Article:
To listen to the DoubleX Gabfest, click the arrow on the player below:
In this week's gabfest, DoubleX founding editor Hanna Rosin, along with managing editor Jessica Grose and editor Kate Julian, discusses the alleged sexual assault of a hotel maid by French IMF head Dominique "Dodo" Strauss-Kahn, Arnold Schwarzenegger's secret love child and sordid past, an Atlantic article about aesthetic vaginal surgery, and Roseanne Barr's piece about her television experience in New York.
The DoubleX weekly "coffee talk" endorsements:
Kate Julian recommends the website Threads of Feeling. The site displays photographs of scraps of fabric that mothers left with their babies at London Foundling Hospital in the 18th century. The scraps were meant to identify the babies, so that mothers could find their offspring if they returned to claim them.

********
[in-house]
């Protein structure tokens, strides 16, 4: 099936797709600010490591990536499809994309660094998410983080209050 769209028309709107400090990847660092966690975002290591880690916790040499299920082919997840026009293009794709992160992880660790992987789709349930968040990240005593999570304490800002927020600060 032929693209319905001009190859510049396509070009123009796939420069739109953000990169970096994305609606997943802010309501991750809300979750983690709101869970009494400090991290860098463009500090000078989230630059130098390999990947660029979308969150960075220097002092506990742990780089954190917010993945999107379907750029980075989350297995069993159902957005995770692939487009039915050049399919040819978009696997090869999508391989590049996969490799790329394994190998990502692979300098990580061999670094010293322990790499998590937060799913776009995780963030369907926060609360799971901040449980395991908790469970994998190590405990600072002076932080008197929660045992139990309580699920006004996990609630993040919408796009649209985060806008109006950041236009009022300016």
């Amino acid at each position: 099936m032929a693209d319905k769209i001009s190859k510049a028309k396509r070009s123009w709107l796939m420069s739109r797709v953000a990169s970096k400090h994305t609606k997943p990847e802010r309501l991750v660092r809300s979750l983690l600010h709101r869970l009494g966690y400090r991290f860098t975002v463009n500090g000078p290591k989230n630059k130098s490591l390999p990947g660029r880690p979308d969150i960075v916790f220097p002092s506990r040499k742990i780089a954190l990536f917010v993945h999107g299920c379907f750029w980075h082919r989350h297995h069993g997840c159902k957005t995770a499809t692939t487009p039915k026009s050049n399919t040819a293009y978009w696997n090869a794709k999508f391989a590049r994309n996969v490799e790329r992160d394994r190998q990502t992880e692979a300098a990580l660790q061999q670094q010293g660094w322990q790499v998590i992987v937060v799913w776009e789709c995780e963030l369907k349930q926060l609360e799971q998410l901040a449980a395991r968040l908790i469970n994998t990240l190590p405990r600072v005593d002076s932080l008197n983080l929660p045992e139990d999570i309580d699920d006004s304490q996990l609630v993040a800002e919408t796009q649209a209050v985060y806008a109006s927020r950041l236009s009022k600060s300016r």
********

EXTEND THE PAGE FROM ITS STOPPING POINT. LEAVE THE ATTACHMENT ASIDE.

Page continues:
Hanna Rosin has just discovered the wonderful Important Artifacts and Personal Property From the Collection of Lenore Doolan and Harold Morris, Including Books, Street Fashion, and Jewelry, by Leanne Shapton, a book about the dissolution of a relationship told through their personal property.
Jessica Grose read Zoë Heller's The Believerswhile she was on vacation and even though it is too dark to be described as a beach read, she enjoyed the complex portrait of a family falling apart after its patriarch, a leftist lawyer, has a debilitating stroke.
Here are some links to other things we discussed this week:
"Perverse Incentives" in the Atlantic.
"As I Should Know" in New York.
"Maria Shriver defends Schwarzenegger on 'Oprah' " from Entertainment Weekly.
TODAY IN SLATE
Forget Oculus Rift
This $25 cardboard box turns your phone into an incredibly fun virtual reality experience.
The Congressional Republican Digging Through Scientists’ Grant Proposals
Renée Zellweger’s New Face Is Too Real
Sleater-Kinney Was Once America’s Best Rock Band
Can it be again?
Whole Foods Is Desperate for Customers to Feel Warm and Fuzzy Again
I’m 25. I Have $250.03.
My doctors want me to freeze my eggs.
Smash and Grab
Will competitive Senate contests in Kansas and South Dakota lead to more late-breaking races in future elections?